The potential for conflict remains very high

the herald

The potential for conflict remains very high both globally and regionally. We are witnessing the rise of new risks and challenges to our collective security.

This is caused above all by a dramatic worsening of the global geopolitical confrontation. The world is changing and becoming multipolar before our eyes. However, some members of the international community do everything in their power to preserve their failing hegemony and, to this end, they use various political, military, economic, informational and other methods and means, ranging from the destruction of the legal framework of strategic stability to the adoption of unilateral sanctions against those who reject their policy.

They don’t even stop at openly subversive actions. I am referring to the explosions on the Nord Stream gas pipelines. This amounts in effect to the destruction of the common European energy infrastructure. This is what is being done, even if, to put it mildly, these methods cause colossal damage to the European economy and seriously compromise the quality of life of millions of people. And besides, they keep silent about who did this and who has everything to gain.

Some countries have long used blackmail, pressure and intimidation tactics throughout the CIS space. In particular, attempts continue to be made to implement “color revolution” scenarios, methods involving nationalism and extremism are employed and armed conflicts, which directly threaten the security of all members of the CEI, are fanned.

We can see the goals of those doing this in Ukraine, which has become an instrument of US foreign policy. The country has actually lost its sovereignty and is directly ruled by the United States, which uses it as a battering ram against Russia, Belarus, which is a member of our Union State, and the CSTO and CIS in general.

At the same time, we see the true attitude of the United States towards its client states.

Ukraine was almost immediately turned into a testing site for military biological experiments and is awash with weapons, including heavy weapons, disregarding statements by the kyiv regime about its desire for nuclear weapons . The kyiv authorities have publicly declared this will, but everyone is silent. We also know of their plans to use a so-called “dirty bomb” as a provocation.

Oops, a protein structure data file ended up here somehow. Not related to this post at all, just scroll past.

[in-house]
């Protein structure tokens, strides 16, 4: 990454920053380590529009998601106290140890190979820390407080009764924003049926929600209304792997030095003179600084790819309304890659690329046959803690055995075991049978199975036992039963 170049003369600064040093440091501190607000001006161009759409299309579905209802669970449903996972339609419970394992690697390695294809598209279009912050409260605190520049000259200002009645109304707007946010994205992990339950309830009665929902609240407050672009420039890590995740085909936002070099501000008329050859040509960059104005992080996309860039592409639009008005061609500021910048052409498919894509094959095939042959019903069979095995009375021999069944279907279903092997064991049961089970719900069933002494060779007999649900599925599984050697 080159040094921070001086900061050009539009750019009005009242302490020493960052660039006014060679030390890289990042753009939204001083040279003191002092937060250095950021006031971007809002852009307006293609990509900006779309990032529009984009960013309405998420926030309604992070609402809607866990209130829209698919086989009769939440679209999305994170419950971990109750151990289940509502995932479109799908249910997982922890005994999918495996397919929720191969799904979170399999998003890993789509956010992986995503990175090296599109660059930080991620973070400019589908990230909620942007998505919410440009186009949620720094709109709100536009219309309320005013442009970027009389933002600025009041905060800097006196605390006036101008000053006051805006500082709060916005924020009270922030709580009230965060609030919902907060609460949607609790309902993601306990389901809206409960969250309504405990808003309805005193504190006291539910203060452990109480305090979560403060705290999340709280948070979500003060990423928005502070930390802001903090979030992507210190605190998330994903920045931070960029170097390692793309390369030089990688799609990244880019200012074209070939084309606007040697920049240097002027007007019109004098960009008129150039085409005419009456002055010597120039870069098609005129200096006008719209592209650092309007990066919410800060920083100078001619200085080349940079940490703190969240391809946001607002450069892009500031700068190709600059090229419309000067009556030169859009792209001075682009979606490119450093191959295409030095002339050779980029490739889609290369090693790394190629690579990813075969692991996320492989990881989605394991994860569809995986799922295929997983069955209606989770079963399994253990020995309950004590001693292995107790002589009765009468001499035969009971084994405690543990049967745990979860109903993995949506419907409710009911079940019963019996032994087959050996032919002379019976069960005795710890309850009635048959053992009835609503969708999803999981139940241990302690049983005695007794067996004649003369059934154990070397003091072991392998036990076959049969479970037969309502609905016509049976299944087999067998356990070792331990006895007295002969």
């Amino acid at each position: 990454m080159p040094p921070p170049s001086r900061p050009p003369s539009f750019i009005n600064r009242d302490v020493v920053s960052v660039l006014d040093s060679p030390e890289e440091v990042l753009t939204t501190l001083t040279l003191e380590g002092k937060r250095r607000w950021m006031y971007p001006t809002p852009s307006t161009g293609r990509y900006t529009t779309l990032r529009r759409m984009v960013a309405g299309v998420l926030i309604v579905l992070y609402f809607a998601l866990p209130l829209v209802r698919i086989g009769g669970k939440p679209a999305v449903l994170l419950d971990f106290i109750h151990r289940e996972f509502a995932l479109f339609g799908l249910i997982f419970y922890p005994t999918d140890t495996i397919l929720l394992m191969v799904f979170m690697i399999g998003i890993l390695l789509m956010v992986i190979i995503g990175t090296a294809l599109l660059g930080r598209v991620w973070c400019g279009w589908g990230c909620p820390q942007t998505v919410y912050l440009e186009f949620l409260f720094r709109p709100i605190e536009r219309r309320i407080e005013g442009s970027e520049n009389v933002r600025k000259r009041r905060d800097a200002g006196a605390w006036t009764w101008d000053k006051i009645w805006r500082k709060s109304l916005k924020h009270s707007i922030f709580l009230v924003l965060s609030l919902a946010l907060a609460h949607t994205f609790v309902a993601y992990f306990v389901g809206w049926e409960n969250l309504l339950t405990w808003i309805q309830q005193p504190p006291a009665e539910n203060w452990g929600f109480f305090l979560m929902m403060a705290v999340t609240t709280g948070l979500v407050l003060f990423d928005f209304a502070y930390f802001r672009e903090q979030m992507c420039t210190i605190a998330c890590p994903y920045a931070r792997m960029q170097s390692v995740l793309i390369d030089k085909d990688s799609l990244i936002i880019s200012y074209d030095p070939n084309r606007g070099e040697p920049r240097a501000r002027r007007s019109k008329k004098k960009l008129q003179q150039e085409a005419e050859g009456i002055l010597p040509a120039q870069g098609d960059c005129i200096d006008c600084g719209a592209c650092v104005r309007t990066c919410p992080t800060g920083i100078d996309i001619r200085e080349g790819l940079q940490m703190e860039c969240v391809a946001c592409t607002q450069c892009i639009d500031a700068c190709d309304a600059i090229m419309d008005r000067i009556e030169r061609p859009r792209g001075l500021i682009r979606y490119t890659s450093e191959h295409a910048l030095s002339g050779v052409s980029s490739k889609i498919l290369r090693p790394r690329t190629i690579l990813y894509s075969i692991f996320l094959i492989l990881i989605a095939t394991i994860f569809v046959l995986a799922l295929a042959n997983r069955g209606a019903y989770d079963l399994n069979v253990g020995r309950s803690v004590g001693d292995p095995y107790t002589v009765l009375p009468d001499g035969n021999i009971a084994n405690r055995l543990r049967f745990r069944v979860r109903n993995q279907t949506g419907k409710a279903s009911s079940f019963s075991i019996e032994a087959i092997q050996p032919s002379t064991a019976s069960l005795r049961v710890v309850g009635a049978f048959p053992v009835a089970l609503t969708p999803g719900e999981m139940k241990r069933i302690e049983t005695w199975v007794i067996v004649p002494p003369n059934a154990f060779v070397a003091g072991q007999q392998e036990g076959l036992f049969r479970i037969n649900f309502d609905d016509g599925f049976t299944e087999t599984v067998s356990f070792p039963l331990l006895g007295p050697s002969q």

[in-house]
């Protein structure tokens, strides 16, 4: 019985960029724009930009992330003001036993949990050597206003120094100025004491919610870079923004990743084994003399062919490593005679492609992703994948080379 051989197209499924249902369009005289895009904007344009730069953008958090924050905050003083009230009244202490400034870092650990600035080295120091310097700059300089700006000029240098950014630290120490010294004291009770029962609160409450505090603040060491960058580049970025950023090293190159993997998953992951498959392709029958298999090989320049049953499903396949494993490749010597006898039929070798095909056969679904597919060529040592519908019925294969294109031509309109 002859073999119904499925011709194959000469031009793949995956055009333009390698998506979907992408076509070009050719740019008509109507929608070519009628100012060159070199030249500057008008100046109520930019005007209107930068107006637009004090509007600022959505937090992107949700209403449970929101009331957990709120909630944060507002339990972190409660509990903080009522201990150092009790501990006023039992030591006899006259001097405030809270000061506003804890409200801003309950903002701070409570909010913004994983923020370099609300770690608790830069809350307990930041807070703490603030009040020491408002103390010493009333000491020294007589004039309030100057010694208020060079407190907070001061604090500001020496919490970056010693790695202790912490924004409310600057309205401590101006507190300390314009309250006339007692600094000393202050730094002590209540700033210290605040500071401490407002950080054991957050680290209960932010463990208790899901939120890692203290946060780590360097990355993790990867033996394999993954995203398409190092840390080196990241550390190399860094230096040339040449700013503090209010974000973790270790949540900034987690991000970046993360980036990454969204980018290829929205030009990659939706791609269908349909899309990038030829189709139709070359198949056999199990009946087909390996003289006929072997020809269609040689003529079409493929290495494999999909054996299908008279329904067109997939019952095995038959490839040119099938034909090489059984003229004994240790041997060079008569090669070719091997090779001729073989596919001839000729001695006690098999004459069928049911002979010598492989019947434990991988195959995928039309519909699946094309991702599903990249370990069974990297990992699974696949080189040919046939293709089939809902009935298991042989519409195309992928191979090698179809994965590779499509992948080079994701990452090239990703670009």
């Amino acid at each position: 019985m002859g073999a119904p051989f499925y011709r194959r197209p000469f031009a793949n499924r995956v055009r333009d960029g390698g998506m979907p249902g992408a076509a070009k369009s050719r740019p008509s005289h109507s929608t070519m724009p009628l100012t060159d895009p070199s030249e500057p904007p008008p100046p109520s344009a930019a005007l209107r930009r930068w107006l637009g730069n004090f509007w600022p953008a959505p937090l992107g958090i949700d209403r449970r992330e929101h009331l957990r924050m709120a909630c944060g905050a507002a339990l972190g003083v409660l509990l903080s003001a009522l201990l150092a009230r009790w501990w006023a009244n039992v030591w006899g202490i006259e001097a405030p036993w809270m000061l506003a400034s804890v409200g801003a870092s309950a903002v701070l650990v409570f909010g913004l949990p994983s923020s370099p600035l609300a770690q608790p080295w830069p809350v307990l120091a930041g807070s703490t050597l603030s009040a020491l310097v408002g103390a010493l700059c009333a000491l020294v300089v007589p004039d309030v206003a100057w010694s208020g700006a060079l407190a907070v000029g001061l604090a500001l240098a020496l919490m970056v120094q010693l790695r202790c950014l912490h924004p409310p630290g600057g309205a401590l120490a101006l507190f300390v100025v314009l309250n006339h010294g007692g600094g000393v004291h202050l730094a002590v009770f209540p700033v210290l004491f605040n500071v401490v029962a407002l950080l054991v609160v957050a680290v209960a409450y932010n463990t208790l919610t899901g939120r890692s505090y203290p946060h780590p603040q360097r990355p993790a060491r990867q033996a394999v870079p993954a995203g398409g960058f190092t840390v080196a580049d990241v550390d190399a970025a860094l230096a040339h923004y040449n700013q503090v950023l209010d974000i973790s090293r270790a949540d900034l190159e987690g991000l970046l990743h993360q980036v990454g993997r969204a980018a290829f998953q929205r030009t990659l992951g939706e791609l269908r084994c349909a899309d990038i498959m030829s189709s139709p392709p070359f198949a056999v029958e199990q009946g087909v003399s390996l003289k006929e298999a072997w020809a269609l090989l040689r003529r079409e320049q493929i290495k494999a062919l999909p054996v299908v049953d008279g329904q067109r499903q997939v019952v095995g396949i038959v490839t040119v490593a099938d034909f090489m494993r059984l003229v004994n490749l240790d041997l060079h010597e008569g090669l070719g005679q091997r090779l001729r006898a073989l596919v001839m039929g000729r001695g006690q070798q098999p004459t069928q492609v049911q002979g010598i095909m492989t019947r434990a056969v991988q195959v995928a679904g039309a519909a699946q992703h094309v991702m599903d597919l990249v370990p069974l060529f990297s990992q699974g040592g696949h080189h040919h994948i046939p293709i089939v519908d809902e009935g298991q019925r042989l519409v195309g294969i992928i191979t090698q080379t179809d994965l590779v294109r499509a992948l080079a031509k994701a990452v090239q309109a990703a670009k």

Regarding threats in the CIS space, I would like to say that the threat level from ISIL, Al-Qaeda and other terrorist organizations has not diminished. They try to infiltrate the CIS countries and create secret cells, while the concentration of terrorist groups in Afghanistan, especially on the borders of Central Asian states, certainly carries a potential risk of invasion in the region.

It is evident that the CIS as a whole and its individual states have never faced such global threats before. It is therefore our common duty to protect our nations as much as possible from it, to strengthen stability and peace in the CIS area and to continue to promote mutually beneficial integration processes, which have provided an example of real partnership relations over the past decades.

We must use all the forces and all the means at our disposal to fulfill these tasks.

One of the priorities is to jointly counter any attempt to interfere in the internal affairs of the CIS countries. We know what it is. To resist it, we must more actively expose and curb the work of foreign secret services, aimed at destabilizing the situation in each CIS member state.

It is also important to continue our coordinated systemic fight against terrorism. Recently, there has been a positive dynamic in this regard.

The black arms market operating in Ukraine creates serious challenges. Cross-border criminal groups are actively involved in smuggling these weapons to other regions. These are not just small arms. There is a continuing risk of criminals seizing more powerful weapons, including man-portable air defense systems and precision weapons.

Furthermore, the act of terror on the Crimean bridge and the attempts to sabotage the Kursk nuclear power plant – after all, such attacks have already taken place around it – and many other incidents show the need for take enhanced security measures in the critical areas of transport and energy. facilities.

Some tasks remain as urgent as before. This applies to the fight against cybercrime and drug trafficking, the elimination of cross-border criminal groups and, of course, the development of cooperation in the protection of state borders. The Kremlin, Moscow

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